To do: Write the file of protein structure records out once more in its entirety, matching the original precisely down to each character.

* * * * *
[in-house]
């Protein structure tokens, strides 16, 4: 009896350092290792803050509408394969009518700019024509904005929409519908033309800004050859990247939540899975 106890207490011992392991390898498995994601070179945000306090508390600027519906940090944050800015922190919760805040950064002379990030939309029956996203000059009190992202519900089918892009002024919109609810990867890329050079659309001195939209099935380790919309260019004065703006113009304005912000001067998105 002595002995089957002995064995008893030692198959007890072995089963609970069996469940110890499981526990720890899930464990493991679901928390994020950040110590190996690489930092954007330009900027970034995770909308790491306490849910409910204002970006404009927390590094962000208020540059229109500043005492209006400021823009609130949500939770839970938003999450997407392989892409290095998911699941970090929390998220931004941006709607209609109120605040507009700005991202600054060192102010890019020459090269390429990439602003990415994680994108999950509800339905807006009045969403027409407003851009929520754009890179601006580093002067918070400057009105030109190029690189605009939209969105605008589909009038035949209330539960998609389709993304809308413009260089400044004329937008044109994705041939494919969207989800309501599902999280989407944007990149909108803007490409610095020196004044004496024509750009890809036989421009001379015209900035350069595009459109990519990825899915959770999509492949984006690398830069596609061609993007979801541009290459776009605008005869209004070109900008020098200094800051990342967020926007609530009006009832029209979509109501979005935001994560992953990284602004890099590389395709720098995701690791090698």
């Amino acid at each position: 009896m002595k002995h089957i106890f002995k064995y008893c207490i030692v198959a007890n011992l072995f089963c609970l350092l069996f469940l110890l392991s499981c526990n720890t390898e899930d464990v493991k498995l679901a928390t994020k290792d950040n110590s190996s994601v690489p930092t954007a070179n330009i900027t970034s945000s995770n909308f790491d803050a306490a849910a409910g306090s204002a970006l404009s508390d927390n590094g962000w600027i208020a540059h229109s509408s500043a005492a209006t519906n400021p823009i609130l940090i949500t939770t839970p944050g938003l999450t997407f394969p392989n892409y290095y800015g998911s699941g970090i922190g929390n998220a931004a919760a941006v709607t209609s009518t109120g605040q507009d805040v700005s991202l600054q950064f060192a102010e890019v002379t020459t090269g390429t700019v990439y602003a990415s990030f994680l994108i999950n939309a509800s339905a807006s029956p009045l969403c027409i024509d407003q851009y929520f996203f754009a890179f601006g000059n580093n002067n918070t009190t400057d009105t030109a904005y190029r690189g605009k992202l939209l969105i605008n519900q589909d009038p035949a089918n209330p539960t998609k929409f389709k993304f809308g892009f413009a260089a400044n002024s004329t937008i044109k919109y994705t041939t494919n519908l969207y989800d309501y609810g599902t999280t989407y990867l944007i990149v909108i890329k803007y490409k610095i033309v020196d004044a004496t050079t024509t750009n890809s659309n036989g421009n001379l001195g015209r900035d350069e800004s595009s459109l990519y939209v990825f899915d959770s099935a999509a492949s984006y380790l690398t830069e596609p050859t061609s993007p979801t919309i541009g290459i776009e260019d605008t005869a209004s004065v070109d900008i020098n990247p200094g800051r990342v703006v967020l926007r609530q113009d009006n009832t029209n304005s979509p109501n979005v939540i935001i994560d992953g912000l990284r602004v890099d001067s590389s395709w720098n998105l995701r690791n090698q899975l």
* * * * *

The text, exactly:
[in-house]
């Protein structure tokens, strides 16, 4: 009896350092290792803050509408394969009518700019024509904005929409519908033309800004050859990247939540899975 106890207490011992392991390898498995994601070179945000306090508390600027519906940090944050800015922190919760805040950064002379990030939309029956996203000059009190992202519900089918892009002024919109609810990867890329050079659309001195939209099935380790919309260019004065703006113009304005912000001067998105 002595002995089957002995064995008893030692198959007890072995089963609970069996469940110890499981526990720890899930464990493991679901928390994020950040110590190996690489930092954007330009900027970034995770909308790491306490849910409910204002970006404009927390590094962000208020540059229109500043005492209006400021823009609130949500939770839970938003999450997407392989892409290095998911699941970090929390998220931004941006709607209609109120605040507009700005991202600054060192102010890019020459090269390429990439602003990415994680994108999950509800339905807006009045969403027409407003851009929520754009890179601006580093002067918070400057009105030109190029690189605009939209969105605008589909009038035949209330539960998609389709993304809308413009260089400044004329937008044109994705041939494919969207989800309501599902999280989407944007990149909108803007490409610095020196004044004496024509750009890809036989421009001379015209900035350069595009459109990519990825899915959770999509492949984006690398830069596609061609993007979801541009290459776009605008005869209004070109900008020098200094800051990342967020926007609530009006009832029209979509109501979005935001994560992953990284602004890099590389395709720098995701690791090698």
């Amino acid at each position: 009896m002595k002995h089957i106890f002995k064995y008893c207490i030692v198959a007890n011992l072995f089963c609970l350092l069996f469940l110890l392991s499981c526990n720890t390898e899930d464990v493991k498995l679901a928390t994020k290792d950040n110590s190996s994601v690489p930092t954007a070179n330009i900027t970034s945000s995770n909308f790491d803050a306490a849910a409910g306090s204002a970006l404009s508390d927390n590094g962000w600027i208020a540059h229109s509408s500043a005492a209006t519906n400021p823009i609130l940090i949500t939770t839970p944050g938003l999450t997407f394969p392989n892409y290095y800015g998911s699941g970090i922190g929390n998220a931004a919760a941006v709607t209609s009518t109120g605040q507009d805040v700005s991202l600054q950064f060192a102010e890019v002379t020459t090269g390429t700019v990439y602003a990415s990030f994680l994108i999950n939309a509800s339905a807006s029956p009045l969403c027409i024509d407003q851009y929520f996203f754009a890179f601006g000059n580093n002067n918070t009190t400057d009105t030109a904005y190029r690189g605009k992202l939209l969105i605008n519900q589909d009038p035949a089918n209330p539960t998609k929409f389709k993304f809308g892009f413009a260089a400044n002024s004329t937008i044109k919109y994705t041939t494919n519908l969207y989800d309501y609810g599902t999280t989407y990867l944007i990149v909108i890329k803007y490409k610095i033309v020196d004044a004496t050079t024509t750009n890809s659309n036989g421009n001379l001195g015209r900035d350069e800004s595009s459109l990519y939209v990825f899915d959770s099935a999509a492949s984006y380790l690398t830069e596609p050859t061609s993007p979801t919309i541009g290459i776009e260019d605008t005869a209004s004065v070109d900008i020098n990247p200094g800051r990342v703006v967020l926007r609530q113009d009006n009832t029209n304005s979509p109501n979005v939540i935001i994560d992953g912000l990284r602004v890099d001067s590389s395709w720098n998105l995701r690791n090698q899975l």